It doesn’t matter. That’s why.
And that’s why you likely we never fully understood the difference between the two things. When things don’t matter to us, it’s hard to learn. Obvious? Not really…
It matters deeply to someone about to take a test if they care about their grades though.
So when I mean it matters to you, I mean you need to show how it relates to you in daily life, not whether you think it’s “important.”
When you explain things to people, the more you can demonstrate on how a solstice* can affect them (eg. “You will experience longer days”) is far more powerful than it’s importance (eg. “You will pass this test.”) Some thing’s importance and it’s affectation are often correlated. But what’s crazy is that affectation can sometimes trump importance.
I hear you screaming now, “That’s not true, TruthCake! This site should be called FalseCake!”
Consider a couple facts:
“Sugar makes me feel good” is how it makes you feel, it’s affectation on you.
“Sugar will kill me.” is likely true, and that’s pretty damn important.
…then you gobble up that TruthCake.
*The difference between a equinox and a solstice. I’ll precede it by saying the exact dates change around, the angles of the sun are pointless to memorize (because they don’t affect you), and the names and locations of Tropic of Cancer and so on you’ll forget anyway. When I say “north”, I mean the northern hemisphere. So, here’s what matters:
Conclusion: There’s 2 solstices and 2 equinoxes in the year, and the type of solstice (summer vs winter) depends on the hemisphere you’re in on that day. The day after the longest day of the year (summer solstice), the days get shorter until they’re the shortest (winter solstice). Solstices affect you to tell you whether days are getting longer / shorter in your hemisphere. A long day for you means a short day for the south people, EXCEPT on 2 days a year, where the amount of daylight is equal to the south people, called an equinox.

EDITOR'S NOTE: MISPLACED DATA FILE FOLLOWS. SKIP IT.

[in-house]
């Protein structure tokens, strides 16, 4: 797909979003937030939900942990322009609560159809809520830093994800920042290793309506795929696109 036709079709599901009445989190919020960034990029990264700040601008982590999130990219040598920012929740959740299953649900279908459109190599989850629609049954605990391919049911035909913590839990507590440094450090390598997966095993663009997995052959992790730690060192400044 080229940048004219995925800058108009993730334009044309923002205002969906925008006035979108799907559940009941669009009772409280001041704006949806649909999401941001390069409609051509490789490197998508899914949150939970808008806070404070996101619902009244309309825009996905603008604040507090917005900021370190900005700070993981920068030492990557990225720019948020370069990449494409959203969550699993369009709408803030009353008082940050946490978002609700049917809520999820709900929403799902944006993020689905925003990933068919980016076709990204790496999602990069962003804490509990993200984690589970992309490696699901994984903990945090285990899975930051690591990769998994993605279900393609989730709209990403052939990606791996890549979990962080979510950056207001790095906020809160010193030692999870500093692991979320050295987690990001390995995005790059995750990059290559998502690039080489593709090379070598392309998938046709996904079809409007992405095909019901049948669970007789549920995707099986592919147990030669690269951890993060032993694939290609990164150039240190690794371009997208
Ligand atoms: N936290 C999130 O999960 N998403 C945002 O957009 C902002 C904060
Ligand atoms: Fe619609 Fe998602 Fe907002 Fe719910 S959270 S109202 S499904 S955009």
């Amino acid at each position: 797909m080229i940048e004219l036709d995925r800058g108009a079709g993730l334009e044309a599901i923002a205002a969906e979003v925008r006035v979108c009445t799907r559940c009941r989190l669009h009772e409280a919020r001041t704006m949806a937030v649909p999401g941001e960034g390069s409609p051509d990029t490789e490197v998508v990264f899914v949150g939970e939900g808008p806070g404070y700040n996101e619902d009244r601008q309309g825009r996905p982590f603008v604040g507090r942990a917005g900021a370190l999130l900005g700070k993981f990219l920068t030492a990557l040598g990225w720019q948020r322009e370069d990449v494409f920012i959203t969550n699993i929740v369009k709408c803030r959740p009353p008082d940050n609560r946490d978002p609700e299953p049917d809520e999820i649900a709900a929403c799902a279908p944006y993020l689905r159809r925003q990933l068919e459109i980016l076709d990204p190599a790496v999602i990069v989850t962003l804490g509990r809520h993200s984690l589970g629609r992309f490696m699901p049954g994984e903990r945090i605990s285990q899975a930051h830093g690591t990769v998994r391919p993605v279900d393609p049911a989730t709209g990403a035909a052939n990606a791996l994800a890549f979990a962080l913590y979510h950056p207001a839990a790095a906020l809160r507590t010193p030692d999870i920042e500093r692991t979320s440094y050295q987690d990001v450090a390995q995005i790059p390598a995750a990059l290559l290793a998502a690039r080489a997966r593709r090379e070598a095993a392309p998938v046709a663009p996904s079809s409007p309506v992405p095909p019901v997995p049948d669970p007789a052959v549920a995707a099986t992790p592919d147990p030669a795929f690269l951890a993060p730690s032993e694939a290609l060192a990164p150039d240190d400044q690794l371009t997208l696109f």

Solstice Explanation: Earth goes around the sun in an oval orbit with its poles slanted relative to the sun. Half the yearly orbit, the north pole is pointed a bit towards the sun (which makes summer) and the other half, it’s pointed away (making winter). In the North, days are short in December because the North pole is tilted away from the sun, but in the South pole, the days are the longest. The shortest day in the North in 2018 is Dec 21 (the fancy term for it – “Winter Solstice”) but Dec 21 is also the longest day of the year in the South (“Summer Solstice”). Dec 21st is “Winter Solstice“ in the North, and that SAME day is “Summer Solstice” in the South. In the North, days get shorter right after the Summer Solstice until they’re the shortest (“Winter Solstice”) and the day after the Winter Solstice, the days get longer and longer until they’re longest (Summer Solstice), and the day after summer solstice, the days start getting shorter.
Equinox Explanation: There’s 2 solstices in a year (Winter or Summer), and indicate the longest or shortest day in the year. When the days are long for the north, they’re short for the south. So when a day is getting longer in the North (as we get towards summer and the summer solstice), it’s getting shorter for the South. Solstices are about 6 months apart because it takes about 12 months to spin around the sun. About 3 months after a Solstice (which is right in-between Winter and Summer Solstice dates), where the amount of daylight in the North is equal the amount of daylight in the South, these are called “Equinoxes.” I call them “who cares,” because my days are either always getting shorter or longer, and I know that from the solstice, but an equinox only matters if you care about your South pole brethren. If two people are running from opposite ends of the gym towards each other, the point where they meet in the middle is called the equinox, because they’re equally far away from the gym walls. If you were running in the gym by yourself, you wouldn’t care about the made up ‘gym equinox.’ You might call it a halfway point in the gym though, a point of no return where it’s farther to go back to the wall you started from than to continue on, or you’d probably just not care.